Hurricane Ophelia, a mere remnant wave earlier this week, has made a remarkable recovery, reaching the major category 3 level today. About 620 miles south southeast of Bermuda, its maximum winds are 115 mph according to the National Hurricane Center. Short term fluctuations in intensity are likely over the next day before a gradual weakening. Its western periphery (on the weaker side of the storm) might (but might not) just clip Bermuda Saturday, and a tropical storm watch is in effect.
Ophelia is one of the 16 named storms (and one additional tropical depression) in this Atlantic hurricane season, the second busiest (to 2005) on record at this point.
But in this season’s batch of 16 named storms, there have been only 4 hurricanes, three of which (including Ophelia) have reached major status (category 3 or higher). And Colorado State researcher Brian McNoldy notes this is a record low number of hurricanes for such a larger number of total storms.
“Looking back through the records, any season with 16+ named storms had at least 7 hurricanes,” he blogged.
Indeed, this ratio between the number of hurricanes and total number of tropical cyclones is peculiarly small, and was not expected by any of the seasonal forecasts.
The consensus among these seasonal forecasts was instead for about 8 hurricanes. This at least partly explains why predictions for the accumulated cyclone energy (ACE), which is a crude way of estimating the season’s “activity” by incorporating a tropical system’s longevity and maximum wind speed, were likewise too high. (Despite this season’s unusually large number of named storms, the ACE is only about 7 percent above average)
Why have there been so few hurricanes? Has the environment been too harsh on the incipient disturbances? Has the crop of hurricane-candidates been ill-equipped internally to deal with the surroundings? Or was it some combination? Science will likely address this question very soon, if it hasn’t already. In the meantime, we can look at some clues that have emerged during the course of the season that may shed light on the issue.
In none of these charts do the blue wiggles (observations) depart significantly from normal (black line) for extended periods. For the most part, the wind shear has bobbled around reasonably close to the black lines, with only a few exceptions.
And though these simplistic pictures don’t tell us what the conditions were like near any particular storm, these observations do suggest there may be properties of the tropical atmosphere other than wind shear that have been more obviously biased against hurricane development.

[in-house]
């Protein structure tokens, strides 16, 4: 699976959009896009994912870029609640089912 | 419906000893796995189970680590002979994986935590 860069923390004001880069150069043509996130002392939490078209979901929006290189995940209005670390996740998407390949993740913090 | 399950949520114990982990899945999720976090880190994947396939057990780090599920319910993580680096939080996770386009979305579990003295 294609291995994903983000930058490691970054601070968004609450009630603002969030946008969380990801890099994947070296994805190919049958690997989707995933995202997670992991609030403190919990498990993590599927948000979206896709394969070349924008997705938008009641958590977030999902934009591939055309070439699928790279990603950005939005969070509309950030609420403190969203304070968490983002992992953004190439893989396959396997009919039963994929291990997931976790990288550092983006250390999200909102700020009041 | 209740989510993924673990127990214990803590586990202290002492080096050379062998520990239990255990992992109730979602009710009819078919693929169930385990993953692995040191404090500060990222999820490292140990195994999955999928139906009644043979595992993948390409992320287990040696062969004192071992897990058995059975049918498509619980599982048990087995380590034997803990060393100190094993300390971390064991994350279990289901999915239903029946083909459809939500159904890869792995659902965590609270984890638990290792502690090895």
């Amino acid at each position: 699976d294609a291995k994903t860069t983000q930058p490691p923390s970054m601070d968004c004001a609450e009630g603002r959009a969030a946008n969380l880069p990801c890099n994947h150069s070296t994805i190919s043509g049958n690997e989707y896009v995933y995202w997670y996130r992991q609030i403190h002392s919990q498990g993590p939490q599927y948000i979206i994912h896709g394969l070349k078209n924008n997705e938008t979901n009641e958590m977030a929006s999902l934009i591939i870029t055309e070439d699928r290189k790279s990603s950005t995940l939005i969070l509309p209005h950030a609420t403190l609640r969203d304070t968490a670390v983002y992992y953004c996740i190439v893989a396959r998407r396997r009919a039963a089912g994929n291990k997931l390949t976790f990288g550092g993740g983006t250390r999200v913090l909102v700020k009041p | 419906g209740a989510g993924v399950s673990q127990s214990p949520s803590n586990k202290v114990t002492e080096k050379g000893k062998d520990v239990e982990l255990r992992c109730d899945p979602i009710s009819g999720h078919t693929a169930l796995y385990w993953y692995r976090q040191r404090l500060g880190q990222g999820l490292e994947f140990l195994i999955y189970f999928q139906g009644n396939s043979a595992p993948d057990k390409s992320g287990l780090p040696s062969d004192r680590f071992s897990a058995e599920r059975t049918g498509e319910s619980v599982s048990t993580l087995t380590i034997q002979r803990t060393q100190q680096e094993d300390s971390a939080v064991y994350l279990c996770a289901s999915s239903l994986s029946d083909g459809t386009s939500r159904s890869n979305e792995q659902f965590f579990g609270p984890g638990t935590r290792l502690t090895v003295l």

For much of the season, in both the weekly averages and in individual storm analyses documented in our posts, exceptionally dry air has occupied the local tropical environment.
The plot below (top panel) indicates that for the last six weeks, it has indeed been anomalously dry (yellow/red shading) near the middle levels of the atmosphere (20,000 to 25,000 feet) all across the primary development regions. Though not shown, unusually low relative humidities were also noted at other altitudes much closer to sea-level. Given that the inhalation of dry air can suffocate a tropical system and brake the spin-up process, conditions like these are potentially hostile to the development of hurricanes.
Of course, there is still opportunity for the hurricane tally to increase. The season is by no means over.
There is no doubt that atmospheric and oceanic conditions over the tropics will continue to be capable of supporting development for several more weeks at least. Whether or not they will, however, is another story. Either way, time is running out. The jet stream has already begun its discontinuous equatorward journey, bringing drier and windier midlatitude conditions to the development regions in bursts that are becoming ever more frequent. Indeed, this hurricane season may wind up being remembered more for its failure to produce hurricanes than for its success in producing a lot of tropical storms.
(Jason Samenow contributed to this report)